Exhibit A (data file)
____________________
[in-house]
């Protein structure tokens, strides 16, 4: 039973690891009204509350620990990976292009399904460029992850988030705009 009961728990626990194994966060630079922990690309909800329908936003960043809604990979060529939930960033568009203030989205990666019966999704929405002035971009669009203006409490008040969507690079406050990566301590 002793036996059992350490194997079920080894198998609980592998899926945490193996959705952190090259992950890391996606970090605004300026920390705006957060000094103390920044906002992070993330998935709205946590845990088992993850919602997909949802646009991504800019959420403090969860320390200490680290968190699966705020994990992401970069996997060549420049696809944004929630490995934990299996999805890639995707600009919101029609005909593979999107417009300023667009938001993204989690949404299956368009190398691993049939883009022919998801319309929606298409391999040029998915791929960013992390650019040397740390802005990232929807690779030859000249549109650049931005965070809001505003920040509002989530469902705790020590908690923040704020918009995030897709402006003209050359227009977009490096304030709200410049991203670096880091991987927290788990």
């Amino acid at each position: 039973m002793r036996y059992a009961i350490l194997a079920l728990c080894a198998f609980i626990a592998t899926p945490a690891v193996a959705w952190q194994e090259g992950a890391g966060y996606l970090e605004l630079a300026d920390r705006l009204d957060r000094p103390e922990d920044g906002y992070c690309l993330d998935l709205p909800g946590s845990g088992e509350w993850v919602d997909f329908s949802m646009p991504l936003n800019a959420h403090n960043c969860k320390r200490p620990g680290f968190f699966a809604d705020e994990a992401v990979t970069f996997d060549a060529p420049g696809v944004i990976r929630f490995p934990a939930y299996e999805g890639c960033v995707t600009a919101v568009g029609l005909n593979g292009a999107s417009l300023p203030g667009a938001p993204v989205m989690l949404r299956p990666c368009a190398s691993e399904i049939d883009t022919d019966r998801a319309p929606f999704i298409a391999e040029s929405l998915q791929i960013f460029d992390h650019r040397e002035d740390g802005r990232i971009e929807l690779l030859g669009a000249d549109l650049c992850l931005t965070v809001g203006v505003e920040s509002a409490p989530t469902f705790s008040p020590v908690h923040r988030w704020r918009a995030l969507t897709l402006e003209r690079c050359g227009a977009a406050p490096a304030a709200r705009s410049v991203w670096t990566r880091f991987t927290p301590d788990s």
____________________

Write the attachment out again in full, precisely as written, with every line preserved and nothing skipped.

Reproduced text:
[in-house]
């Protein structure tokens, strides 16, 4: 039973690891009204509350620990990976292009399904460029992850988030705009 009961728990626990194994966060630079922990690309909800329908936003960043809604990979060529939930960033568009203030989205990666019966999704929405002035971009669009203006409490008040969507690079406050990566301590 002793036996059992350490194997079920080894198998609980592998899926945490193996959705952190090259992950890391996606970090605004300026920390705006957060000094103390920044906002992070993330998935709205946590845990088992993850919602997909949802646009991504800019959420403090969860320390200490680290968190699966705020994990992401970069996997060549420049696809944004929630490995934990299996999805890639995707600009919101029609005909593979999107417009300023667009938001993204989690949404299956368009190398691993049939883009022919998801319309929606298409391999040029998915791929960013992390650019040397740390802005990232929807690779030859000249549109650049931005965070809001505003920040509002989530469902705790020590908690923040704020918009995030897709402006003209050359227009977009490096304030709200410049991203670096880091991987927290788990």
């Amino acid at each position: 039973m002793r036996y059992a009961i350490l194997a079920l728990c080894a198998f609980i626990a592998t899926p945490a690891v193996a959705w952190q194994e090259g992950a890391g966060y996606l970090e605004l630079a300026d920390r705006l009204d957060r000094p103390e922990d920044g906002y992070c690309l993330d998935l709205p909800g946590s845990g088992e509350w993850v919602d997909f329908s949802m646009p991504l936003n800019a959420h403090n960043c969860k320390r200490p620990g680290f968190f699966a809604d705020e994990a992401v990979t970069f996997d060549a060529p420049g696809v944004i990976r929630f490995p934990a939930y299996e999805g890639c960033v995707t600009a919101v568009g029609l005909n593979g292009a999107s417009l300023p203030g667009a938001p993204v989205m989690l949404r299956p990666c368009a190398s691993e399904i049939d883009t022919d019966r998801a319309p929606f999704i298409a391999e040029s929405l998915q791929i960013f460029d992390h650019r040397e002035d740390g802005r990232i971009e929807l690779l030859g669009a000249d549109l650049c992850l931005t965070v809001g203006v505003e920040s509002a409490p989530t469902f705790s008040p020590v908690h923040r988030w704020r918009a995030l969507t897709l402006e003209r690079c050359g227009a977009a406050p490096a304030a709200r705009s410049v991203w670096t990566r880091f991987t927290p301590d788990s």